Vinaka vaka levu
We left Kaibu today, having had two trips out there in our two weeks in Fiji. It has been such a privilege to visit this special place and to get some small insight into life on the island. Vinaka vaka levu to Rob, Lynda and Logan for all of their help and hospitality, and for welcoming me to Kaibu under Colin's wing.
Today, one of the kitchen staff Rusila asked me if I had enjoyed visiting Fiji. I said YES! For many reasons: because I like to travel and experience new places. Because I like to meet new people. Because this is such a beautiful place. And because I love to learn. This trip has involved a lot of learning: new foods, tastes, skills, language and always, learning through the lens.
Whilst on the island, Colin and I have worked from the kitchen. We would arrive in the morning and set up our computers, make coffee and settle into the day's cooking. There are a team of Fijian staff who work in the kitchen, so we have spent each day with them: working together to create the meals for the day, the dishes that Colin and I have been creating, and on some of the foods that the kitchen staff produce. As well as taking photographs and learning about food from Colin, I have been able to help in the kitchen by sharing my baking and preserving skills. In turn, I have been able to talk with the staff about their lives, learning from them what local life in Fiji and on the island is like.
In many ways, their lives are very different to mine. But I always figure, as people, no matter our differences, we're more alike than we are different.
Today while we made chocolate cake, Rusila and I discussed our families. I told her about my family and she told me she is one of ten children. She said that she is a twin, and then told me the story of her twin sister.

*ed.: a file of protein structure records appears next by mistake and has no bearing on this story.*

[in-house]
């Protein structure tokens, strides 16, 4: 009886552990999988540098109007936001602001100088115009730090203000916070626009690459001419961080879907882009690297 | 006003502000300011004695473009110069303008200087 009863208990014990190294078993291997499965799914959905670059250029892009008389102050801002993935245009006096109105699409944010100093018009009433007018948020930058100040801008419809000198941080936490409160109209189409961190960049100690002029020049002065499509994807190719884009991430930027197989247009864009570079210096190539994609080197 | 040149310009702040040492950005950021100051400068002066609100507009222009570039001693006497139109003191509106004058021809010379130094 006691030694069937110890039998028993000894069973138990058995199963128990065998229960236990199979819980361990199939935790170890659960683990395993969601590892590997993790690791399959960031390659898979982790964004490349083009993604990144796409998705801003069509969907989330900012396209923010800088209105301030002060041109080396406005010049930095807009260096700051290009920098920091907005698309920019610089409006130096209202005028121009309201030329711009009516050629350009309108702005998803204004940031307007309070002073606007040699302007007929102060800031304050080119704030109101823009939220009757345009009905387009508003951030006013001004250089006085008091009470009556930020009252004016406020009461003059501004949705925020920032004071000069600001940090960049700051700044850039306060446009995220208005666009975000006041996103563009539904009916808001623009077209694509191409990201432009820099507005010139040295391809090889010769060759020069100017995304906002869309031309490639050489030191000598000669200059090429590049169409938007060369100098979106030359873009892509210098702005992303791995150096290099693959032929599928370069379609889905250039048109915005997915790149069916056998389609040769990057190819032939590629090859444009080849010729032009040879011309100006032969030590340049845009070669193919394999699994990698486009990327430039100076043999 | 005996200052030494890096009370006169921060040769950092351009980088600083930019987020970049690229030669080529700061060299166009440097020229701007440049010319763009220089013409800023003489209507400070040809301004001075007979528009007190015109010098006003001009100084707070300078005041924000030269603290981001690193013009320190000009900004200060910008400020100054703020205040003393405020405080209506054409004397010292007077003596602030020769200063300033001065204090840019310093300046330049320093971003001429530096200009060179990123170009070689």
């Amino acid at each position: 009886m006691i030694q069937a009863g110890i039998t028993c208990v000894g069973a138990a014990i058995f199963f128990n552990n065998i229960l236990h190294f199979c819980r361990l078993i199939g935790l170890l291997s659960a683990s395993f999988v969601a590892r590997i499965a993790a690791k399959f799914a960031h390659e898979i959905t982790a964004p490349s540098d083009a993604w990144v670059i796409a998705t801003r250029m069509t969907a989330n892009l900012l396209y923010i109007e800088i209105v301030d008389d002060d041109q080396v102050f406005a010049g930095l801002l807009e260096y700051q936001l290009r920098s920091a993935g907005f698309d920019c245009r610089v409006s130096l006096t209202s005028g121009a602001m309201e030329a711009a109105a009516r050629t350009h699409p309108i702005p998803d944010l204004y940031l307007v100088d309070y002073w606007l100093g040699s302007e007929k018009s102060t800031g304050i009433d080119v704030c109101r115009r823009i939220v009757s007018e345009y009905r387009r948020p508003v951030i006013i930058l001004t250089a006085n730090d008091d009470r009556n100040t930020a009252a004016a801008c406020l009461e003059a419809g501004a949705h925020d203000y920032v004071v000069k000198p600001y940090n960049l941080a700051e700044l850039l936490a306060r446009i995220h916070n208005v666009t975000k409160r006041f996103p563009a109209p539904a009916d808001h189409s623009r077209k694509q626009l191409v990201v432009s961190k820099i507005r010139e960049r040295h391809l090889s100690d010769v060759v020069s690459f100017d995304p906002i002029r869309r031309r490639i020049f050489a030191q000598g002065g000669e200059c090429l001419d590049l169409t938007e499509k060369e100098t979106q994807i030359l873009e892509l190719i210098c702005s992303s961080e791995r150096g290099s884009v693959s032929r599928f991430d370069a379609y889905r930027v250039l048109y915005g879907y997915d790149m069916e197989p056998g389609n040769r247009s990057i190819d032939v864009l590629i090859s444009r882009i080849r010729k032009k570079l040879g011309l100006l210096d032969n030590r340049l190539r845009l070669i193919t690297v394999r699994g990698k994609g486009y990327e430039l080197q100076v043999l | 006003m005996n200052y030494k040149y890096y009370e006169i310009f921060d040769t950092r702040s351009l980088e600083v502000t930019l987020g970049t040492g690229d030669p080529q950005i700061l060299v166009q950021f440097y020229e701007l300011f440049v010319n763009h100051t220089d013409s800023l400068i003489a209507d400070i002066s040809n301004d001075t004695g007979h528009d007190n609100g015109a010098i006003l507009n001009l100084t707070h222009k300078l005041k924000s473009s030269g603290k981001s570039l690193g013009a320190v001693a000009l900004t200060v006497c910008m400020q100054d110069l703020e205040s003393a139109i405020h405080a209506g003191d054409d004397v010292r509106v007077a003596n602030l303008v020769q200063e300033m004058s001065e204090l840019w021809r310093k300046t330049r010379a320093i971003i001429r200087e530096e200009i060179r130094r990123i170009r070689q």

Her sister never married and when she got ovarian cancer, her doctor told her this can happen to women who aren't married or don't have children. I asked Rusila if she and her twin had the 'twin thing' where they were very close to each other. She said yes, and that when her sister was dying, Rusila was the only person she wanted to have by her side. Rusila told me that she wasn't able to have much time with her sister in the hospital, because she couldn't afford to leave her job (this was before she came to live and work on Kaibu).
On the night her sister passed, Rusila knew it would be the night and that she had to be at the hospital. Her sister had said to her, "You need to let me go. You are the only one holding me here. I need to go. You need to let me go."
Rusila looked at me with her big eyes and said, "But how could I let her go? She is my sister, my twin sister and I love her. Later that night, she couldn't talk any more. I kissed her cheek, and then, she was gone."
By this point, I was crying - not quite into the chocolate cake - but close. I mopped myself up and we carried on working.
The guts of life and human experience. We all live and love. More alike than different.